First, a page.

Visible Thinking Routines are relatively simple, but powerful strategies for organizing and seeing learning in action.
Harvard’s Project Zero Site has a great introduction to Thinking Routines:
“Visible Thinking makes extensive use of learning routines that are thinking rich. These routines are simple structures, for example a set of questions or a short sequence of steps, that can be used across various grade levels and content. What makes them routines, versus merely strategies, is that they get used over and over again in the classroom so that they become part of the fabric of classroom’ culture. The routines become the ways in which students go about the process of learning.
Thinking routines form the core of the Visible Thinking program. What makes these routines work to promote the development of a students thinking and the classroom culture are that each routine:
- Is goal oriented in that it targets specific types of thinking
- Gets used over and over again in the classroom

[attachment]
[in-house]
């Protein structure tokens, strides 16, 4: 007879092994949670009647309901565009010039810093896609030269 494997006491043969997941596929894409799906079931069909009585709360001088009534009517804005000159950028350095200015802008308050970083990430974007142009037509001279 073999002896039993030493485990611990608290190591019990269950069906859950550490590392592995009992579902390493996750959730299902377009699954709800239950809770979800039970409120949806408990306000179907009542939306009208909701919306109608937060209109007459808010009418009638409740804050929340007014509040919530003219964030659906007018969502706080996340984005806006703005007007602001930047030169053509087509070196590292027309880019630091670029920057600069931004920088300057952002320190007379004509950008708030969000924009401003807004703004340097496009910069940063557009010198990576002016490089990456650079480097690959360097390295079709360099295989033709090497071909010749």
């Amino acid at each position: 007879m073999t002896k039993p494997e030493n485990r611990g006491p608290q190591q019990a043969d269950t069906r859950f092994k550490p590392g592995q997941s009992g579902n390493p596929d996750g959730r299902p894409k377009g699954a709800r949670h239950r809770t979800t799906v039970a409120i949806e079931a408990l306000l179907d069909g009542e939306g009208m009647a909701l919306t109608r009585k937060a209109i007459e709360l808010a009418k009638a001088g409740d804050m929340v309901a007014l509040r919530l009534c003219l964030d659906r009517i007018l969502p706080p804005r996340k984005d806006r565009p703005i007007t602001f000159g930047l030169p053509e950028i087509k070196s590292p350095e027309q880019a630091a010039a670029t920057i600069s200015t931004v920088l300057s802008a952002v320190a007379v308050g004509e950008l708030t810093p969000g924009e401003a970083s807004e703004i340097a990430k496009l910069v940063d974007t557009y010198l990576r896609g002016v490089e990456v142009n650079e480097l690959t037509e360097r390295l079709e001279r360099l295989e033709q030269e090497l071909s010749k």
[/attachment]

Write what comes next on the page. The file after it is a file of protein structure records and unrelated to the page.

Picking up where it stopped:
- Consists of only a few steps
- Is easy to learn and teach
- Is easy to support when students are engaged in the routine
- Can be used across a variety of context
- Can be used by the group or by the individual
Routines are really just patterns of action that can be integrated and used in a variety of contexts. You might even use more than one routine in teaching a single lesson. Thus, you shouldn’t think about the routine as taking time away from anything else you are doing, they should actually enhance what you are trying to do in the classroom.” Read more from their site here.
Another great source on making thinking visible can be found in this ISSUU by Frank Curkovic.
You can also get a good overview of thinking routines in the Vimeo clip below: